Faculty opposes Amendment One, CCE SGA delays in passing similar resolution
Aaron Hall, Staff Writer
April 20, 2012
Filed under News
An expected proposal against Amendment One this week from the CCE Student Government Association would have created a solid wall of opposition among Guilford College faculty and student representatives.
This possibility was delayed for the moment after last-minute opposition from some members of the CCE SGA.
On April 11, the Guilford faculty joined Community Senate in passing a proposal opposing Amendment One to North Carolina’s constitution, which would restrict legally recognized domestic partnerships to marriage between a man and a woman.
The proposal’s unanimous passage was greeted warmly by many faculty members as a sign of institutional solidarity on the issue.
“I’ve never been so proud of the faculty,” said Jack Zerbe, professor and theatre studies and director of study abroad, to the assembled faculty during a moment of silence following the meeting. “God bless you.”
According to Guilford College archivist Gwen Erickson, this is the first time the faculty has approved a resolution regarding a political or social issue; this includes earlier issues pertaining to race relations.
“We were in agreement that we are making a statement that is not strictly political,” said Associate Professor of Philosophy Lisa McLeod, who spearheaded the initiative.
“This was about human rights and core values,” said McLeod. “If you think about our core values here at Guilford College, then you have to understand there was no way we could support such an amendment.”
While the faculty contemplated an historic resolution, confusion reigned in the CCE SGA.
According to Victor Lopez, incoming SGA vice president and three-year student representative, earlier meetings of the CCE government body produced what many perceived as a consensus on the issue.
“With respect to the vote to join the traditional student body, it was both the impression of the current (outgoing president) and myself that the board was behind joining the traditional student governments from across the state, including our own student body, in opposing Amendment One (to) N.C.’s Constitution,” Lopez said.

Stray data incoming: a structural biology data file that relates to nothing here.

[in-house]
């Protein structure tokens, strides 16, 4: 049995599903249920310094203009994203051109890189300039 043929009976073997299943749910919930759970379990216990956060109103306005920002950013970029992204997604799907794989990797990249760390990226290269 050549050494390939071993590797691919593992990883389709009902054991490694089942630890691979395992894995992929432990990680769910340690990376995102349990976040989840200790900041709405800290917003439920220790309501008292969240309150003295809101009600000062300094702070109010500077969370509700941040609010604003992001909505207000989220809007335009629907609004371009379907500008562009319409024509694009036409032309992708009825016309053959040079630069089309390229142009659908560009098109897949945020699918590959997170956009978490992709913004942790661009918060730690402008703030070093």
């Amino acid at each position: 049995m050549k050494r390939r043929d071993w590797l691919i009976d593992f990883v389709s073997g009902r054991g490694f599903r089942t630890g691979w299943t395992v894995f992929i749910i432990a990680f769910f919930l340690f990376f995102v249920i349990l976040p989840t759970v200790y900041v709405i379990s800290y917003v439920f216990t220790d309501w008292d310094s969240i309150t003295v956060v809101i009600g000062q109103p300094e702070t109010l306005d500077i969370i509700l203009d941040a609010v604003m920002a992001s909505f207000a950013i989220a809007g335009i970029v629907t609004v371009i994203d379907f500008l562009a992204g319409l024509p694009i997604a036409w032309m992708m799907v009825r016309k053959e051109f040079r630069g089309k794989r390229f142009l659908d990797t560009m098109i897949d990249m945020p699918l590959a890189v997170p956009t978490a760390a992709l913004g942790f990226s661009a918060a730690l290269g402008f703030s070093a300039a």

The impression of consensus was strong enough to produce an April 1 press release announcing that the CCE’s SGA had passed the proposal.
The issue was revisited when Secretary Deborah Stephens mentioned that the CCE SGA had not come to consensus, and felt that there were SGA members who supported the amendment, effectively negating the proposal’s passage.
Stephens declined to comment.
The turn of events surprised many SGA members, who thought that the process was completed.
“It seemed clear to both the President (and) myself that the wording had been cleared by the dean and faculty adviser,” said Lopez.
While this is perhaps the result of a misunderstanding among members of the SGA, Lopez feels that the last-minute revelation of support for the amendment in the SGA signals a prejudice among members that until now remained unspoken.
“I see this as a blatant attempt to complicate and convolute a matter, and allow someone’s prejudices to come to the surface, showing us that where some representative CCE members are concerned, there are still those underlying fears and prejudices,” Lopez said.
“We talk a lot about the CCE/traditional student divide from the perspective that the younger folks are just learning,” Lopez added.
“It seems some in CCE have a long way to go.”
According to Lopez, several of the dissenters remarked that they wanted to wait until after the election and take up the issue in the fall, making a pre-election statement pointless.
“If this was just an issue of misunderstanding, and there weren’t sinister connotations, I’d have been less disappointed in the antics being played,” said Lopez. “I have little patience for those who say they represent the student body, but willfully, and potentially maliciously, practice behavior that lends itself to bigotry. Guilford is a place that promotes equality, not bigotry; not willful ignorance, but equality.”